conceivably be some financial loss, owing to the above. There might be
others of which I'm not aware.


Re: Linux server hacked, response time very slow, now I'm in a intercompany war...

[case of slaggy response from IT staff, when a compromised server
 should've been taken offline quickly]

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The primary implications are technical; I think I might be able to
outline some of these. The secondary implications are juridical,
and so depend on your local jurisdiction. I won't be commenting on

I'd concentrate to the implications on your site;
It could be that this compromised server has some access to company
internal machines that an outside machine does not - so this machine
could in that case be used to launch an attack to internal machines,
which have been presumed to be protected by a perimeter firewall.

It could be that the machine contained data confidential to the company
(or even worse, data confidential to customers of business partners of
the company). With a compromised server, you have to assume that all
confidential data on this server is now in unknown hands.
Wolf  a.k.a.  Juha Laiho     Espoo, Finland
(GC 3.0) GIT d- s+: a C++ ULSH++++$ P++@ L+++ E- W+$@ N++ !K w !O !M V
         PS(+) PE Y+ PGP(+) t- 5 !X R !tv b+ !DI D G e+ h---- r+++ y++++
"...cancel my subscription to the resurrection!" (Jim Morrison)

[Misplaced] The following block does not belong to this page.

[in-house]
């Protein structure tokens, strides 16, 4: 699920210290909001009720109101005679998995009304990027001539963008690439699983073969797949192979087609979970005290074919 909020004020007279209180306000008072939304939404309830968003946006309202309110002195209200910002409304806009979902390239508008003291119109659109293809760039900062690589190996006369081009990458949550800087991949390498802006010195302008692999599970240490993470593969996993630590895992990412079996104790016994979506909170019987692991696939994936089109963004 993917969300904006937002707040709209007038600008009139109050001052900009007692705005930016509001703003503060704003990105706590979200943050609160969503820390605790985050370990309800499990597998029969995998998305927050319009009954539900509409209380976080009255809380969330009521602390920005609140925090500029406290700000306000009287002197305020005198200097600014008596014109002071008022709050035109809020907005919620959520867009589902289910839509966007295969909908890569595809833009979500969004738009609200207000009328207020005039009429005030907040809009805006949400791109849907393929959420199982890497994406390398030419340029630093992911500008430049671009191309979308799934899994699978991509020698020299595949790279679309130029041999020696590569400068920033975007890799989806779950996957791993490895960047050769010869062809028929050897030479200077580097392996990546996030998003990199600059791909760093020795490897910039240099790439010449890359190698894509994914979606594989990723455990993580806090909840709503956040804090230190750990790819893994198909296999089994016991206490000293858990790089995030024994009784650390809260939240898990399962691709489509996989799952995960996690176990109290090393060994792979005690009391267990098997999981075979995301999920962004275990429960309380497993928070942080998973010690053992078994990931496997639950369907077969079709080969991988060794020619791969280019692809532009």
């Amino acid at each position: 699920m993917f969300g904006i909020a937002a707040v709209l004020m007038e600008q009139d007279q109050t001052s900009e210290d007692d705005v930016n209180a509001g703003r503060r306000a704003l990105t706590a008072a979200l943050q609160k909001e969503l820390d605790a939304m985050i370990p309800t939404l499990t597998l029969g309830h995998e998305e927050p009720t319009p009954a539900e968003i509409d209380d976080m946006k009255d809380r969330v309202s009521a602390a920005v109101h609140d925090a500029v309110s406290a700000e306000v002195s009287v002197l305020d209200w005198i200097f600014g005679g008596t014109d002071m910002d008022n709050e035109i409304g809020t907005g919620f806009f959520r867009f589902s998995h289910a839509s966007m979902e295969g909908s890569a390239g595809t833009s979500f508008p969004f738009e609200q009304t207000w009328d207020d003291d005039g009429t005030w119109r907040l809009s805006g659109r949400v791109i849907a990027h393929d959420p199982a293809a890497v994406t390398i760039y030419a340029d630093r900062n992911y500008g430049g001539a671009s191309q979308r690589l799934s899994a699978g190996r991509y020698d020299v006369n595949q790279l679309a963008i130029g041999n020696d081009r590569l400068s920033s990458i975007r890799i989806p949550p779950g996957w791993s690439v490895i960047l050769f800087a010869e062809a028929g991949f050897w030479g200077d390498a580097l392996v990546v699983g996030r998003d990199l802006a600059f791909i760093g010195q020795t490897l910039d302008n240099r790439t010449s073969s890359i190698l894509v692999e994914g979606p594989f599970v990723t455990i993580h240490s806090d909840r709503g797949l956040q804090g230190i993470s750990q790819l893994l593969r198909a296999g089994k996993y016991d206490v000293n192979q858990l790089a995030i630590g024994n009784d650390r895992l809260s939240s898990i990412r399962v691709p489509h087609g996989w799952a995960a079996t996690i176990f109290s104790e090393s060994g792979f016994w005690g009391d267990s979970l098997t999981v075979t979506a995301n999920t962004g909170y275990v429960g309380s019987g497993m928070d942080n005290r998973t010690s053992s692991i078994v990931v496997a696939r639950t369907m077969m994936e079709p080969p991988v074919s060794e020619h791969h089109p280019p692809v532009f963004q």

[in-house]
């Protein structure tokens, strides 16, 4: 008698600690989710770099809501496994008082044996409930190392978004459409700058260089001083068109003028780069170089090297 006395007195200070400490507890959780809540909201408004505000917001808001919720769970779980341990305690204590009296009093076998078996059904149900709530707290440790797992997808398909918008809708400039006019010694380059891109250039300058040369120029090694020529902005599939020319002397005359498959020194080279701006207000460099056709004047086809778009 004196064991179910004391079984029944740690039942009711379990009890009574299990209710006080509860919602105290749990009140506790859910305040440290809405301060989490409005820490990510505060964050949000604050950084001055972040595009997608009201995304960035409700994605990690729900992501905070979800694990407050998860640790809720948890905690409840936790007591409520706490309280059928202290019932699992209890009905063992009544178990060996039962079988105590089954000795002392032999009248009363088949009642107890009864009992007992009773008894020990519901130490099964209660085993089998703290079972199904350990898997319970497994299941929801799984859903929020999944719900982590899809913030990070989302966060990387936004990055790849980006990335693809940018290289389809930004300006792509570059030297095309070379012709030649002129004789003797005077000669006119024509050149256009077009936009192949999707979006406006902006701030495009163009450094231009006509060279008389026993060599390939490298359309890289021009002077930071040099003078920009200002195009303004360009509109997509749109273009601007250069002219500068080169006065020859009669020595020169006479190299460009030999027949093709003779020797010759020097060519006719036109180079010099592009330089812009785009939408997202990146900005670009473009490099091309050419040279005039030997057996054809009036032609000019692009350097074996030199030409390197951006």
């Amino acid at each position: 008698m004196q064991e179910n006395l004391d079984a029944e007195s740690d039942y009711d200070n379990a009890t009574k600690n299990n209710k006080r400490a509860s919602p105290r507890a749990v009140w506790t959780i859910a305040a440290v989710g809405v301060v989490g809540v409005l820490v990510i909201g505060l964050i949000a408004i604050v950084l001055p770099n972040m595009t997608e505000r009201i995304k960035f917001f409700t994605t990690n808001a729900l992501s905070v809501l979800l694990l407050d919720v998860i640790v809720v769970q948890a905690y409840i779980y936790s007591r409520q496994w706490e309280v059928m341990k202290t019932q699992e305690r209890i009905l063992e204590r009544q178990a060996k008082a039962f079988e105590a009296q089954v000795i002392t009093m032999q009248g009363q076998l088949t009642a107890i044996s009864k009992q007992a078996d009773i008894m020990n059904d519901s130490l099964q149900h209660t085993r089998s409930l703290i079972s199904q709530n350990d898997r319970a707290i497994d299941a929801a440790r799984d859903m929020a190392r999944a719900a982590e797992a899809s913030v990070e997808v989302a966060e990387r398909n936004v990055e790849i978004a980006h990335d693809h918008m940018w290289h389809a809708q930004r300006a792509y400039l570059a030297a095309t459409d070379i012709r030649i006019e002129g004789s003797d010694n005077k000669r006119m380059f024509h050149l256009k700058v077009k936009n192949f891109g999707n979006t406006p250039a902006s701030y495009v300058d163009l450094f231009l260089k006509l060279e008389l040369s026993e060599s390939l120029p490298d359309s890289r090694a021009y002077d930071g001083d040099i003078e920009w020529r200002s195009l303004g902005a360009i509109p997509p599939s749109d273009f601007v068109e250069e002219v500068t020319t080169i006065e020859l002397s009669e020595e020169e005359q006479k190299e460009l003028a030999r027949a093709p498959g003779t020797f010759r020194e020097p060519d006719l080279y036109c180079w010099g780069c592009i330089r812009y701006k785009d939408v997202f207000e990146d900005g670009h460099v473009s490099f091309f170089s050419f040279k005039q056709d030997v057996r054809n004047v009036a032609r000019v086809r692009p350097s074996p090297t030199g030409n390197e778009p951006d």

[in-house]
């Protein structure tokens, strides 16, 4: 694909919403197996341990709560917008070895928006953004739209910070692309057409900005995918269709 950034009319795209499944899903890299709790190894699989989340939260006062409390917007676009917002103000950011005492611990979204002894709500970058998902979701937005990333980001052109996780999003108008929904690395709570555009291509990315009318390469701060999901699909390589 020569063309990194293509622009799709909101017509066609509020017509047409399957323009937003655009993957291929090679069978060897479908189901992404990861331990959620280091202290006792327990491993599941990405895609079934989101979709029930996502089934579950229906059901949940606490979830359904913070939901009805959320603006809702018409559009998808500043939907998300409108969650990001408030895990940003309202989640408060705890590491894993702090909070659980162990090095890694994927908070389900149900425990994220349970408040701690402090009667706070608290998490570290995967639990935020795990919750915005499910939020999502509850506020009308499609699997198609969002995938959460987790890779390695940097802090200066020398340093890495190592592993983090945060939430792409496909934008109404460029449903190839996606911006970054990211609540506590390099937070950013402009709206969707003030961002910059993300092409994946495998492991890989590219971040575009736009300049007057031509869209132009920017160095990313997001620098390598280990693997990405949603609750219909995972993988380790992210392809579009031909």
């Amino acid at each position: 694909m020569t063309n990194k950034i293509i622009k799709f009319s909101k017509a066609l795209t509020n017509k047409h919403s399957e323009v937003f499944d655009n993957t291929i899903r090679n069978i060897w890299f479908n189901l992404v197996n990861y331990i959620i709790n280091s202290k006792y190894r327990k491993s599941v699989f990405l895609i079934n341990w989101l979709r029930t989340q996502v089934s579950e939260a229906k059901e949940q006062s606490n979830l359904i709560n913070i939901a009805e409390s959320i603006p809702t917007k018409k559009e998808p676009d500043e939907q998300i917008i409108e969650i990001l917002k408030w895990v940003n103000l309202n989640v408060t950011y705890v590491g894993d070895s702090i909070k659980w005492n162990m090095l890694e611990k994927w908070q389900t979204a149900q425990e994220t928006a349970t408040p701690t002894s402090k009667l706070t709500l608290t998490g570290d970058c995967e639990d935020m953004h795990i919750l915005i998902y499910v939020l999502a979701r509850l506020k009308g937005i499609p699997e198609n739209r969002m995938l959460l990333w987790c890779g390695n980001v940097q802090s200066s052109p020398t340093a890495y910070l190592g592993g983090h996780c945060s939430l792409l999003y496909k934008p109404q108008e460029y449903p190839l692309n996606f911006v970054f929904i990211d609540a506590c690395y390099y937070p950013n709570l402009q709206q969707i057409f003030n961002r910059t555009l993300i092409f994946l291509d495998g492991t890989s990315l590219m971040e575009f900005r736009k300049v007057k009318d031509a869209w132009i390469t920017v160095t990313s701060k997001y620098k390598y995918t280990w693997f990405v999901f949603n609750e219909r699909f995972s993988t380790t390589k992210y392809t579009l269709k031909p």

Re: Linux server hacked, response time very slow, now I'm in a intercompany war...

Juha Laiho wrote:
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I think one should also emphasise the financial implications.

If you pay for internet traffic by the MB, of have caps beyond which you
pay extra, then you potentially have someone using your bandwidth via
that server increasing your costs.

Then there is the risk of you being black listed. For example, if the
machine is your outbound mail server and someone starts sending spam
through it then it could be blacklisted causing the emails you send to
be bounced instead of reaching customers.

Then there is the risk of your ISP blocking your service if they receive
complaints about attacks and/or spam and/or your server being used to
host phishing sites.

Then there is the risk of being help legally responsible, especially if
you have not dealt with the problem once you know the server has been
rooted and it is used for illegal activity.

Of course, there is also your moral responsibility.
Flash Gordon, living in interesting times.
Web site - /
comp.lang.c posting guidelines and intro:

Re: Linux server hacked, response time very slow, now I'm in a intercompany war...